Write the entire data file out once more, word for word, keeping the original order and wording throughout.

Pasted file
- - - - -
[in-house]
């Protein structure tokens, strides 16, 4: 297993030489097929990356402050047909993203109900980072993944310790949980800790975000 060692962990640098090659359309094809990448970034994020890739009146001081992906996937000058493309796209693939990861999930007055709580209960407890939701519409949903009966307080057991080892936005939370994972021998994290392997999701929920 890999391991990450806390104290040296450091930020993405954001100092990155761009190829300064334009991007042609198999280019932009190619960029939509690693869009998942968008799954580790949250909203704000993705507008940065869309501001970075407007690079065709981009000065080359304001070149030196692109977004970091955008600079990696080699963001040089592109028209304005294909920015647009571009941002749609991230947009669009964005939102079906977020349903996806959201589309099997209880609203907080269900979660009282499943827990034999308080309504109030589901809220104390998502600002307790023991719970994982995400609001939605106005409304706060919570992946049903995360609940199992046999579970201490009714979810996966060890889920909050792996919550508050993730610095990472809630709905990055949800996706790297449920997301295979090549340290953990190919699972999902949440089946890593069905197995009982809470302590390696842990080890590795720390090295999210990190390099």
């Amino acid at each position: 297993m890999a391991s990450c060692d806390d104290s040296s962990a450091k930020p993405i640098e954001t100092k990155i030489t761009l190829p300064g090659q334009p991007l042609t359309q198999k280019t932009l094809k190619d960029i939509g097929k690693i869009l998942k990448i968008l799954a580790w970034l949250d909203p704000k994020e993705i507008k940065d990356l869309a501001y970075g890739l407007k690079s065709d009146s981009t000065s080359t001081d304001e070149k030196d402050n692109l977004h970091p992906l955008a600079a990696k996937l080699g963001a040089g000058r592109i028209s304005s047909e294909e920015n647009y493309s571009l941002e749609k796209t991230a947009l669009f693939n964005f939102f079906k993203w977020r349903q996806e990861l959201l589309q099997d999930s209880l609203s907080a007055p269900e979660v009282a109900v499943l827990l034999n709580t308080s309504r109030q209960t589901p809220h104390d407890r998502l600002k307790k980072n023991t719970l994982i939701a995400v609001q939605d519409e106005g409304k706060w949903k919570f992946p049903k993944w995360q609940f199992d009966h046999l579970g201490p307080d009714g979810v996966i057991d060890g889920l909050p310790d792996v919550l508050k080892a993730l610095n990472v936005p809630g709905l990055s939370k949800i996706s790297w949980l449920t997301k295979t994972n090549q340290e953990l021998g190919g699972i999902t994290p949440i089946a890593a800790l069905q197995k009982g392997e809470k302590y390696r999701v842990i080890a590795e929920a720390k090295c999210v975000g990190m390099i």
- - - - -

[in-house]
């Protein structure tokens, strides 16, 4: 297993030489097929990356402050047909993203109900980072993944310790949980800790975000 060692962990640098090659359309094809990448970034994020890739009146001081992906996937000058493309796209693939990861999930007055709580209960407890939701519409949903009966307080057991080892936005939370994972021998994290392997999701929920 890999391991990450806390104290040296450091930020993405954001100092990155761009190829300064334009991007042609198999280019932009190619960029939509690693869009998942968008799954580790949250909203704000993705507008940065869309501001970075407007690079065709981009000065080359304001070149030196692109977004970091955008600079990696080699963001040089592109028209304005294909920015647009571009941002749609991230947009669009964005939102079906977020349903996806959201589309099997209880609203907080269900979660009282499943827990034999308080309504109030589901809220104390998502600002307790023991719970994982995400609001939605106005409304706060919570992946049903995360609940199992046999579970201490009714979810996966060890889920909050792996919550508050993730610095990472809630709905990055949800996706790297449920997301295979090549340290953990190919699972999902949440089946890593069905197995009982809470302590390696842990080890590795720390090295999210990190390099």
């Amino acid at each position: 297993m890999a391991s990450c060692d806390d104290s040296s962990a450091k930020p993405i640098e954001t100092k990155i030489t761009l190829p300064g090659q334009p991007l042609t359309q198999k280019t932009l094809k190619d960029i939509g097929k690693i869009l998942k990448i968008l799954a580790w970034l949250d909203p704000k994020e993705i507008k940065d990356l869309a501001y970075g890739l407007k690079s065709d009146s981009t000065s080359t001081d304001e070149k030196d402050n692109l977004h970091p992906l955008a600079a990696k996937l080699g963001a040089g000058r592109i028209s304005s047909e294909e920015n647009y493309s571009l941002e749609k796209t991230a947009l669009f693939n964005f939102f079906k993203w977020r349903q996806e990861l959201l589309q099997d999930s209880l609203s907080a007055p269900e979660v009282a109900v499943l827990l034999n709580t308080s309504r109030q209960t589901p809220h104390d407890r998502l600002k307790k980072n023991t719970l994982i939701a995400v609001q939605d519409e106005g409304k706060w949903k919570f992946p049903k993944w995360q609940f199992d009966h046999l579970g201490p307080d009714g979810v996966i057991d060890g889920l909050p310790d792996v919550l508050k080892a993730l610095n990472v936005p809630g709905l990055s939370k949800i996706s790297w949980l449920t997301k295979t994972n090549q340290e953990l021998g190919g699972i999902t994290p949440i089946a890593a800790l069905q197995k009982g392997e809470k302590y390696r999701v842990i080890a590795e929920a720390k090295c999210v975000g990190m390099i």